miércoles, 21 de septiembre de 2011
Troy Davis Case in Georgia Rekindles Debate Over Death Penalty
A Grievous Wrong
Troy Davis is scheduled to be executed on Wednesday for the 1989 killing of a police officer in Savannah, Ga. The Georgia pardon and parole board’s refusal to grant him clemency is appalling in light of developments after his conviction: reports about police misconduct, the recantation of testimony by a string of eyewitnesses and reports from other witnesses that another person had confessed to the crime.
This case has attracted worldwide attention, but it is, in essence, no different from other capital cases. Across the country, the legal process for the death penalty has shown itself to be discriminatory, unjust and incapable of being fixed. Just last week, the Supreme Court granted a stay of execution for Duane Buck, an African-American, hours before he was to die in Texas because a psychologist testified during his sentencing that Mr. Buck’s race increased the chances of future dangerousness. Case after case adds to the many reasons why the death penalty must be abolished.
The grievous errors in the Davis case were numerous, and many arose out of eyewitness identification. The Savannah police contaminated the memories of four witnesses by re-enacting the crime with them present so that their individual perceptions were turned into a group one. The police showed some of the witnesses Mr. Davis’s photograph even before the lineup. His lineup picture was set apart by a different background. The lineup was also administered by a police officer involved in the investigation, increasing the potential for influencing the witnesses.
In the decades since the Davis trial, science-based research has shown how unreliable and easily manipulated witness identification can be. Studies of the hundreds of felony cases overturned because of DNA evidence have found that misidentifications accounted for between 75 percent and 85 percent of the wrongful convictions. The Davis case offers egregious examples of this kind of error.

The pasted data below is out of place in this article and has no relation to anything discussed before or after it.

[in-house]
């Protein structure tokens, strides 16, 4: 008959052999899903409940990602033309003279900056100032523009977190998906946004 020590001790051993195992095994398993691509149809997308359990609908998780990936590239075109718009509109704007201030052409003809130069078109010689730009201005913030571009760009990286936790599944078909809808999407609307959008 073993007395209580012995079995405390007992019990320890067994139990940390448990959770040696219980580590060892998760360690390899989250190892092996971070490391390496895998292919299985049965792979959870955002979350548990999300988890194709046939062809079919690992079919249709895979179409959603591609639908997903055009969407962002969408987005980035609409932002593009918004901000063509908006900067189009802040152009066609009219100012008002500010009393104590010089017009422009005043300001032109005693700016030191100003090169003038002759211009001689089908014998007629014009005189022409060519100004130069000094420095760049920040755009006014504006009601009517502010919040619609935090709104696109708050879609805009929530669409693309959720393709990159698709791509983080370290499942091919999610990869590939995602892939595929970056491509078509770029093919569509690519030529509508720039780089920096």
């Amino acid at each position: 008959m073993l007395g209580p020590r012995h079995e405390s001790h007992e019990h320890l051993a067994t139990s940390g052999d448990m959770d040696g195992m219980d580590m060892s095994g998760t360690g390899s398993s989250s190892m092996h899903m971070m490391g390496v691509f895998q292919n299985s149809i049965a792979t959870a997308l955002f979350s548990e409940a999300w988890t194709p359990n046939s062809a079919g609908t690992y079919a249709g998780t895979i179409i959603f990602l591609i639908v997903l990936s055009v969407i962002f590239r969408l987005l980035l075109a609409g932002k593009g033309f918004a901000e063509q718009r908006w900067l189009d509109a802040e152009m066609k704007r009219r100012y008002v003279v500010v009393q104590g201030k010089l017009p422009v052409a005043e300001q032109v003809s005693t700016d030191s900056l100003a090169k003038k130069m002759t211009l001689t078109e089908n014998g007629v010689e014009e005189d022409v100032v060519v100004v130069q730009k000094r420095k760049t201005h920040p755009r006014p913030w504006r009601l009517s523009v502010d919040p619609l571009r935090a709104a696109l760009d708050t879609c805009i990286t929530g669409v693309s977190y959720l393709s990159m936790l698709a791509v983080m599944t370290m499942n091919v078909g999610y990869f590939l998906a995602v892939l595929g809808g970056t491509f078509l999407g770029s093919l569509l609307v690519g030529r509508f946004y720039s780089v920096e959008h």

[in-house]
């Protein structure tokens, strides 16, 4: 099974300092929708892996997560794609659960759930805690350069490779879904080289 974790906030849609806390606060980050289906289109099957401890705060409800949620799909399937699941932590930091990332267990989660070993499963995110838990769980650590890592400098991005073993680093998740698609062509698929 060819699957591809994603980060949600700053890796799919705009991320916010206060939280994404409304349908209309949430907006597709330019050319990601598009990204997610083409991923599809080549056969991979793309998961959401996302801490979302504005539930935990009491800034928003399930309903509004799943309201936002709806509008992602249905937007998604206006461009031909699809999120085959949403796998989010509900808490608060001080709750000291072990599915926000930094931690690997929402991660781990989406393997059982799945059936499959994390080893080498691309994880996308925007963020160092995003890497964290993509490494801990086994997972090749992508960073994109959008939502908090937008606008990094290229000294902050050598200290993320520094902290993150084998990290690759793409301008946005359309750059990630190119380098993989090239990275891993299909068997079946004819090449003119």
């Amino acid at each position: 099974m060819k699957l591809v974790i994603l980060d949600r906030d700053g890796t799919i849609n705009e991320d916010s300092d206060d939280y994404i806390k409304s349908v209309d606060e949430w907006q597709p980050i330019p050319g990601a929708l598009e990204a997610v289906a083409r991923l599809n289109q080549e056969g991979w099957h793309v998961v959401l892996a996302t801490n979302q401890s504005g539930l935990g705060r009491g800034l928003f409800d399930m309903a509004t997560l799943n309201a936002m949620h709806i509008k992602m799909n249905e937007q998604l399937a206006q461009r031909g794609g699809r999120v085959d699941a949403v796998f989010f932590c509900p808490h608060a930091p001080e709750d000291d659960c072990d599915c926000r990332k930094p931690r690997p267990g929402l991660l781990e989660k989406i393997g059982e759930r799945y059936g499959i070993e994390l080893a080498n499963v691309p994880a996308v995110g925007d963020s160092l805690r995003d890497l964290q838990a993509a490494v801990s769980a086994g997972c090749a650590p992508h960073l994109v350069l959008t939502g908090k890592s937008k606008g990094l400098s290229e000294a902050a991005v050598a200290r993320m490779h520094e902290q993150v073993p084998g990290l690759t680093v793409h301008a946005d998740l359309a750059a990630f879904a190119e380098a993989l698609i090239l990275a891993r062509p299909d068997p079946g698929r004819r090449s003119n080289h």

Under proper practices, no one should know who the suspect is, including the officer administering a lineup. Each witness should view the lineup separately, and the witnesses should not confer about the crime. A new study has found that even presenting photos sequentially (one by one) to witnesses reduced misidentifications — from 18 percent to 12 percent of the time — compared with lineups where photos were presented all at once, as in this case.
Seven of nine witnesses against Mr. Davis recanted after trial. Six said the police threatened them if they did not identify Mr. Davis. The man who first told the police that Mr. Davis was the shooter later confessed to the crime. There are other reasons to doubt Mr. Davis’s guilt: There was no physical evidence linking him to the crime introduced at trial, and new ballistics evidence broke the link between him and a previous shooting that provided the motive for his conviction.
More than 630,000 letters pleading for a stay of execution were delivered to the Georgia board last week. Those asking for clemency included President Jimmy Carter, 51 members of Congress and death penalty supporters, such as William Sessions, a former F.B.I. director. The board’s failure to commute Mr. Davis’s death sentence to life without parole was a tragic miscarriage of justice.